Homemade pasta may sound counterintuitive. For many years, even if I grew up with a pasta master in the house in the form of my mother, the thought of making my own fresh pasta made me edgy. Until I faced the fact that two ingredients cannot be that hard to master and until I bought a rolling machine that streamlined the process of rolling the dough myself. It might take a few tries to make the dough perfect but do believe me when I say that even your worse effort will still be edible and better than anything that comes out of the box. Once you get some practice, it’s really easy to whip up an impressive dinner with some fresh pasta and any condiments you have sitting around: a jar of store-bought sauce; some fresh vegetables; maybe some tomatoes and basil. Fresh pasta catches the sauce in a way that boxed one never will and its chewiness is so satisfying.
Some cookbooks will devote entire pages to the art of making pasta and some chefs add salt or water or some oil to the mix but I keep it simple, the way my mother taught me.
Start with one egg and 100g of flour per person. If you live in Italy or Europe and have access to Italian 00 flour, great but I use all purpose with equally good results. Don’t get caught in the hype.
Place about 75% of the flour in a bowl, make a well in the center and break the eggs into it. Using a fork, start stirring, working from the center out, slowly incorporating the flour into the eggs. If the dough is still wet, add the remaining flour in small increments (while I gave you the standard measurements, the dough will vary depending on humidity, hence never start with the whole amount).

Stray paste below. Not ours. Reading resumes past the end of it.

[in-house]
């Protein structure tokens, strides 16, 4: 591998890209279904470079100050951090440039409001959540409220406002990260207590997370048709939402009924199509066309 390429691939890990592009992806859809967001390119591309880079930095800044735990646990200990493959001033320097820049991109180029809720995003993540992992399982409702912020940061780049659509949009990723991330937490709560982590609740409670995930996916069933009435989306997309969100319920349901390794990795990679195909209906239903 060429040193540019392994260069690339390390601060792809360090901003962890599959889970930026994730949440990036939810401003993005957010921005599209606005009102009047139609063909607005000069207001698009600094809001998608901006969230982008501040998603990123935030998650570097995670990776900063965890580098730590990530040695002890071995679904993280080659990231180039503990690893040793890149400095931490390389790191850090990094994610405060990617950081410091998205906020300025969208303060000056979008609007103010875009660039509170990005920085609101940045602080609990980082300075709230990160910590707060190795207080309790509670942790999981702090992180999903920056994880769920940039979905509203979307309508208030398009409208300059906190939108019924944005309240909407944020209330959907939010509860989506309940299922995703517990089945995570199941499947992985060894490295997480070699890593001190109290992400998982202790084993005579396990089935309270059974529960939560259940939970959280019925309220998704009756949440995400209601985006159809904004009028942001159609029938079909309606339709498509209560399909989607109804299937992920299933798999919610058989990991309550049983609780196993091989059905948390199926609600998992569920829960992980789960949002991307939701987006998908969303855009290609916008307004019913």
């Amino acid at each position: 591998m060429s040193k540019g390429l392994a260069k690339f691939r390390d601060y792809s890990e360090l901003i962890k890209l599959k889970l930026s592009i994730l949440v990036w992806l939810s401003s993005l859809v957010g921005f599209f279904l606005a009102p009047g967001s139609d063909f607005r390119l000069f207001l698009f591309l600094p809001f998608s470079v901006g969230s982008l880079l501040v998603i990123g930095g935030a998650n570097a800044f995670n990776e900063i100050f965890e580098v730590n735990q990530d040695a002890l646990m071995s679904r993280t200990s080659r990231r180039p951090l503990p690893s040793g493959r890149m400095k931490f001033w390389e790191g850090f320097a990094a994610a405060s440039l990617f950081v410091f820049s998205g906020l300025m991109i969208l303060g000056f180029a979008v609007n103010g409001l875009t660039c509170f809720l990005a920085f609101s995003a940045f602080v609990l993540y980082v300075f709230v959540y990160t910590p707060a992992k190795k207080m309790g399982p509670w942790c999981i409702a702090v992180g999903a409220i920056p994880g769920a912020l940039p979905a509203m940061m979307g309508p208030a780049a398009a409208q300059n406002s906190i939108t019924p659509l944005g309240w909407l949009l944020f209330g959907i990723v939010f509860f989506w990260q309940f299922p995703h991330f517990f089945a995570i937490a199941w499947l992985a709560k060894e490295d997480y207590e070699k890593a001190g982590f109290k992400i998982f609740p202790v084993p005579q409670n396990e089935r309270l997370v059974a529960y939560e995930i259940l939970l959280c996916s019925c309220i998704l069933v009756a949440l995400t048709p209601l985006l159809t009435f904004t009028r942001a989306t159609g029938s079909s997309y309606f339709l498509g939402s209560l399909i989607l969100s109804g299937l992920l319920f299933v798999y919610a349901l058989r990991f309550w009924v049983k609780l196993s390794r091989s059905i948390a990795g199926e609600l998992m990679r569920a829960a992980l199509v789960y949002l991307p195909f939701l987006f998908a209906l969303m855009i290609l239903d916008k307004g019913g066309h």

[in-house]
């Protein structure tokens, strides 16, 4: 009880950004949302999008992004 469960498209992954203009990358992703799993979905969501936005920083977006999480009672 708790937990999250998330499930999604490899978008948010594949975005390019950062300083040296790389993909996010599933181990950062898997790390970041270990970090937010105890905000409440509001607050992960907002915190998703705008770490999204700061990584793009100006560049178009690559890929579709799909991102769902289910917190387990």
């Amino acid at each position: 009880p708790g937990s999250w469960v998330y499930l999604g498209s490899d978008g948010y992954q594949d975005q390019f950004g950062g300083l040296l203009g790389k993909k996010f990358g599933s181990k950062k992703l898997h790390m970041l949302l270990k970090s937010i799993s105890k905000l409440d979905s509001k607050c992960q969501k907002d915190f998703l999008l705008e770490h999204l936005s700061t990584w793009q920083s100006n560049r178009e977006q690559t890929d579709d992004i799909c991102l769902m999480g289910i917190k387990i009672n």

If you have a mixer, you can use it to do the mixing for you, with a dough hook attachment. If not, once all the flour is incorporated and you have a dough that is neither too wet nor too dry, transfer it to a lightly floured board and start kneading with the heels of your hands. This is my favorite bit, as if I were channelling all the women of past generations who have been making pasta for centuries. Once the dough feels smooth and elastic, cover it with a cotton or linen towel and let it rest for half an hour, letting the gluten develop.
In the meantime, set up your rolling machine or take out your rolling pin.
Cut the dough in several balls, and start rolling them according to your machine’s instructions (usually, a couple of times on the 0 setting, then moving on to each setting once) until your reach the desired consistency. If your machine allows you to cut noodles, do so. If not, just use a knife and cut the sheets of pasta into strips or whatever shape you desire. Let them dry on a floured board. Fresh pasta is best cooked on the same day but you can also freeze it in plastic bags and drop it into boiling water still frozen.
When ready to cook, bring the water to boil, salt it and place your pasta in it. Three or four minutes later you will be ready to drain it. Taste it before doing so: you want to retain some bite and not overcook it.
After my Las Vegas trip, I simply sauteed some peas and asparagus in some olive oil. I added salt, pepper, red chili flakes, a knob of butter and a splash of creme fraiche – then I mixed everyhting together in a bowl and dusted with Parmesan. Not even the best restaurant in Vegas could top that.
Here are some step by step instructions with photographs on how to make pasta with a mixer, courtesy of Stefan’s Gourmet blog.